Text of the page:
The end of Democrats 

More on McGehee

How interesting it is that you question whether the female student at McGehee High school was denied her honor of valedictorian this past year because she is black. (Arkansas Reporter, Sept. 7) The question in the subtitle is "Was it racial?".

Your reporter writes how school administrators had notified her of the honor, then made her share it with a white student. The principal told her of the change with the superintendent of the district upholding the decision. The angle throughout the whole article was that the white administrators conspired to deny her the sole ownership of the honor because of race. When in fact, the superintendent of the district is African-American himself, a detail that might reflect that the case is a bit more complex than presented on the surface of this simplistic article.

Maybe a bit more homework on the part of the reporter was needed or a bit more transparency in his agenda was warranted.

Tyler Thompson
Little Rock

The end of Democrats

It is over. The political war in Arkansas has ended. Republicans won. The last Democratic U.S. congressman has resigned, and the remaining Democratic U.S. senator is likely packing his golden parachute right now. The Democratic governor is term-limited, and Arkansas's Republican wave will soon wax into office a Republican Governor. Democrats think they have lost the battle, but Democrats have lost the war.

As soon as Republicans and corporations take over Arkansas, the Democratic will of the Arkansas masses will no longer be important. At the polls, Arkansans will wonder which corporate Republicans own the election software. Electronic voting is easily manipulated. Arkansans are quickly losing democracy, liberty and security. Democrats are quickly disappearing, and are no longer positioned to help and protect Arkansans.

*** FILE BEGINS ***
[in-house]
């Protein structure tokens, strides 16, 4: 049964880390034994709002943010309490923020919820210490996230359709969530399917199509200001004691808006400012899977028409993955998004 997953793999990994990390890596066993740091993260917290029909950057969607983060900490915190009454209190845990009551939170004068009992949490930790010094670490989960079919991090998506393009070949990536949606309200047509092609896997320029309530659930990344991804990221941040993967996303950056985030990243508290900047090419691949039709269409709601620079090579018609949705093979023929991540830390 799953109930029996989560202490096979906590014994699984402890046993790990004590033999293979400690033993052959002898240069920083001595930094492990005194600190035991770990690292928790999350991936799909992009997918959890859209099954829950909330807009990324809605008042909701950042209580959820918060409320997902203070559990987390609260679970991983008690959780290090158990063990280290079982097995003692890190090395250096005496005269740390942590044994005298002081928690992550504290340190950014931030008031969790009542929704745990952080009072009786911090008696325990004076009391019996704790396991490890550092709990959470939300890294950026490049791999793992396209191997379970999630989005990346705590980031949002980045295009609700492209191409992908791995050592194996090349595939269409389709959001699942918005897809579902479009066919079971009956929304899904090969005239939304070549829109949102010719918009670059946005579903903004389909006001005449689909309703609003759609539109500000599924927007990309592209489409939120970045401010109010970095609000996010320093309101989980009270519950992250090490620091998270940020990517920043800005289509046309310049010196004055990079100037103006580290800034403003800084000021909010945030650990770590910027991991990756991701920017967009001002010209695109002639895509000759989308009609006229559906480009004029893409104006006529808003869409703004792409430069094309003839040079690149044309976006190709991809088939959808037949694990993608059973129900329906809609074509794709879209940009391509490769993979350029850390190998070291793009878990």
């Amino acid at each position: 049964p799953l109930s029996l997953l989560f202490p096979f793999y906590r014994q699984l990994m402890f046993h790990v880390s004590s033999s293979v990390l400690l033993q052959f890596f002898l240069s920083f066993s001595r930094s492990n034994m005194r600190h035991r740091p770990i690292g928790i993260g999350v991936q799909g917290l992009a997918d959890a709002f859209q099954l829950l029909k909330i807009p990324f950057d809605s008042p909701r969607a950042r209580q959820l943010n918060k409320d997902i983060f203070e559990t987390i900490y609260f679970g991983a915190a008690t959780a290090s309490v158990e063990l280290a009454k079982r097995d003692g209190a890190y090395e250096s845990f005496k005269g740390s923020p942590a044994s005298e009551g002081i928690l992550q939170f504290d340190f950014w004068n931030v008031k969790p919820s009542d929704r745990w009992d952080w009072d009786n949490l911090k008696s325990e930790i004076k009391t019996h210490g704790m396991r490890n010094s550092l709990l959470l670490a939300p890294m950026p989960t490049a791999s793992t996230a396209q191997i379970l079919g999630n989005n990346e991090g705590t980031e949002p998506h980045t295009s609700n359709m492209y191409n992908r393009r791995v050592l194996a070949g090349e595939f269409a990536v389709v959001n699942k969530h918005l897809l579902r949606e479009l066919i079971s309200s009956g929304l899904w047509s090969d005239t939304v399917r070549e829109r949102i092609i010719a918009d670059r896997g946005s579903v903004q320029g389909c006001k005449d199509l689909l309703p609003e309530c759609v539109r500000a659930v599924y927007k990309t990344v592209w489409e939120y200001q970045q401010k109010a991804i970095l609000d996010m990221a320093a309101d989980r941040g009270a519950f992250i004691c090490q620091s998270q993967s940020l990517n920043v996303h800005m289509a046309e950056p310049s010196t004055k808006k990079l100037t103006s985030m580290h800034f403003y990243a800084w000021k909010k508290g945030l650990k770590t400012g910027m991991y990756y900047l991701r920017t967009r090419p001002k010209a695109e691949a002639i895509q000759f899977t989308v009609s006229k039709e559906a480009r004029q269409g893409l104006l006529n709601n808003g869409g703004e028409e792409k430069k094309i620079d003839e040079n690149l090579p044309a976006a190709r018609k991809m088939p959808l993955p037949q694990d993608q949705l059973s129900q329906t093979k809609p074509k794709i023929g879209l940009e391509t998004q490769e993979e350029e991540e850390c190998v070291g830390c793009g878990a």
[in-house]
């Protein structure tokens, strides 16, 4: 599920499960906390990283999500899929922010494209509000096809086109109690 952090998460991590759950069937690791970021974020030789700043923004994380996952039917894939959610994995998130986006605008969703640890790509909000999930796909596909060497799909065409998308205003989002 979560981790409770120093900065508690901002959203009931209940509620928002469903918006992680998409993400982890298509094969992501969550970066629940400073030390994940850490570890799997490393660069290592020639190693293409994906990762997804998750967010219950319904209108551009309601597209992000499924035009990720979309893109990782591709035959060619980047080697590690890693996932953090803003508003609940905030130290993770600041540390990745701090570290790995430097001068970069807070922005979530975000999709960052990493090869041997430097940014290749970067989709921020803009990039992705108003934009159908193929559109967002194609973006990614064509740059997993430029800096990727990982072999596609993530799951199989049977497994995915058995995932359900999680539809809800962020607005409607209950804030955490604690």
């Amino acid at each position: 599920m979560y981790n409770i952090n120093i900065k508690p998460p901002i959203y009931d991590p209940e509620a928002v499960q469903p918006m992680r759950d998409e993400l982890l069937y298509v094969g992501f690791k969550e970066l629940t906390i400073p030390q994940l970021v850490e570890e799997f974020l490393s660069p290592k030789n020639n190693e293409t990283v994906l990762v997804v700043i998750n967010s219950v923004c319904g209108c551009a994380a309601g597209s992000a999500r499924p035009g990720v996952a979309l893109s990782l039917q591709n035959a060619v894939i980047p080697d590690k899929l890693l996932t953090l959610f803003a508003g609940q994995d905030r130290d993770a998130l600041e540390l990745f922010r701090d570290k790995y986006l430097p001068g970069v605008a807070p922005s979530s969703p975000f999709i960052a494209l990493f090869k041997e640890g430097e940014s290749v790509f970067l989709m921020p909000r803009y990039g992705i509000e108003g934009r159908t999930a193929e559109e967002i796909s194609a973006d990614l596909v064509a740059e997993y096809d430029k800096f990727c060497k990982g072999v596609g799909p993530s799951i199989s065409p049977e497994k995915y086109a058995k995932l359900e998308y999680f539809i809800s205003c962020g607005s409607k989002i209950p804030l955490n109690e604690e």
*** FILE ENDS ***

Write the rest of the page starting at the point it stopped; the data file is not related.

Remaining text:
It has been a long time coming, but Red State Arkansans finally got what they wanted. Face it, Red State Arkansans do not identify with the masses that live in big cities and crowded states. Democracy is the rule of the masses, and this ideal is just too socialistic for Republican-minded Arkansans. Neo-conservative Arkansans actually cheer when corporations wrest Democratic rights from the hands of the masses.

Simply stated, Arkansans have elected to relinquish their Democratic rights to Republicans and corporations forever. There is way too much power at stake, and there will be no refund.

Democracy worked well in Arkansas, but all good things must end.

Gene Mason

Fed up with delegation

I got my third letter (and last) from Sen. Mark Pryor recently. It began "I too share your concerns about our fiscal and financial responsibilities ... " The funny thing was, the next three paragraphs went on and were the exact same as the responses to the previous two letters I had sent. They were on completely different subjects. What a joke. Talk about a cut and paste senator. Pryor isn't half the man his father was, and it may be 2014, but he's done as far as I'm concerned.